14th assault reported in Oak Lawn

Investigators don't think the assaults targeting gay men are being committed by the same suspects.

DALLAS — Dallas police announced Tuesday they are investigating what would be the 14th attack in and around the Oak Lawn neighborhood since the beginning of September.

Victims, who have been beaten and robbed, have mostly been gay men.

Lee Daugherty, who owns the Oak Lawn bar Alexandre's, helped organize a rally last month to bring attention to the problem. "This has hit close to home," he said. "My family… my staff… has been attacked here."

Daugherty enhanced security at his establishment and now uses Uber to get his employees to and from work to prevent them from walking. He was relieved to learn over the weekend that Dallas police are devoting more resources to solve the cases.

"Saturday I was cautiously optimistic that the new investigators were being added, and now I am just beyond frustrated," he said. "We have another attack."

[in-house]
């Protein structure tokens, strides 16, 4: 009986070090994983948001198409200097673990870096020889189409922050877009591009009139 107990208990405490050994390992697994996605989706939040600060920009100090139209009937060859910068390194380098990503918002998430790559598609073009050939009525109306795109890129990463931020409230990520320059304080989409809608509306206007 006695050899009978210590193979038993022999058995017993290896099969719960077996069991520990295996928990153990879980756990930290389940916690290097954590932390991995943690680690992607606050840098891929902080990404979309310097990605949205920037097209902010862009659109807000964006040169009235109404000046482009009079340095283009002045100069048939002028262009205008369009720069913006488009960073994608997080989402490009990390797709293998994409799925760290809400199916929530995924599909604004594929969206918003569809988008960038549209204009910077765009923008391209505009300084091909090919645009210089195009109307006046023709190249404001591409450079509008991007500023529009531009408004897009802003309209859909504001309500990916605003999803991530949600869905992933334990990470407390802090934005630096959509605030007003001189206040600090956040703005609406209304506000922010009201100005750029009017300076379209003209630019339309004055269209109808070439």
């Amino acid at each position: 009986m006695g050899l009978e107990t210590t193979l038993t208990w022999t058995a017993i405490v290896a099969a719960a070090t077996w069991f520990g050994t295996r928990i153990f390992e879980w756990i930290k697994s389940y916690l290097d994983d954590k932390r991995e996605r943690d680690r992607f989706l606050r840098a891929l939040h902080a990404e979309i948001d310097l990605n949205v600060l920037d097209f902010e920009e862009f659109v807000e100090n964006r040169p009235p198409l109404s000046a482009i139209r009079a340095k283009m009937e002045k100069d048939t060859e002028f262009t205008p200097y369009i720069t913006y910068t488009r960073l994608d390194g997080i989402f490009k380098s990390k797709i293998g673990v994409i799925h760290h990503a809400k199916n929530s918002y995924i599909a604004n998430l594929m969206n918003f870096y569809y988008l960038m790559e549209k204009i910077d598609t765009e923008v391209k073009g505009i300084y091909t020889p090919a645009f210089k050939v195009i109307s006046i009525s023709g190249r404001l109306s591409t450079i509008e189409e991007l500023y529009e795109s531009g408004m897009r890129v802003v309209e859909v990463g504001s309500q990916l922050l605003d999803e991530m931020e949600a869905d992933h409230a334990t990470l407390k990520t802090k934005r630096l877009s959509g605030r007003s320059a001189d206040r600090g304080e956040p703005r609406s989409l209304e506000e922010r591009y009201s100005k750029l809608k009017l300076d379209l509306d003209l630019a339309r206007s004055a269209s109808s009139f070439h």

Police revealed Tuesday that the 14th attack happened around 10:30 Saturday night not far from Alexandre's, in the back parking lot of the Round-Up Saloon. Dallas police Assistant Chief Randall Blankenbaker said two white men around six feet tall "Knocked the victim to the ground, kicked him, and stole property from him."

Blankenbaker said the 54-year-old man who was ambushed was also insulted. "During this altercation, at least one of the suspects used offensive language in reference to the victim's perceived sexual orientation," the police spokesman said.

Detectives are investigating this as a "bias crime." But as they work to solve all 14 cases, they've concluded that while the same population and the same area are being targeted, that's about where the similarities end.

"The offenses were committed by one black male, by two black males, by three black males, by three Latin males, by two white males, by unknown description males, by a black male and Latin female," Blankenbaker said.

Worse yet, attack No. 14 happened after the city installed several new surveillance cameras, stepped up patrols, and added plainclothes officers.

"[It's] disheartening to see these are continuing, even though we have made tons of progress in a very short time period," Daugherty said.


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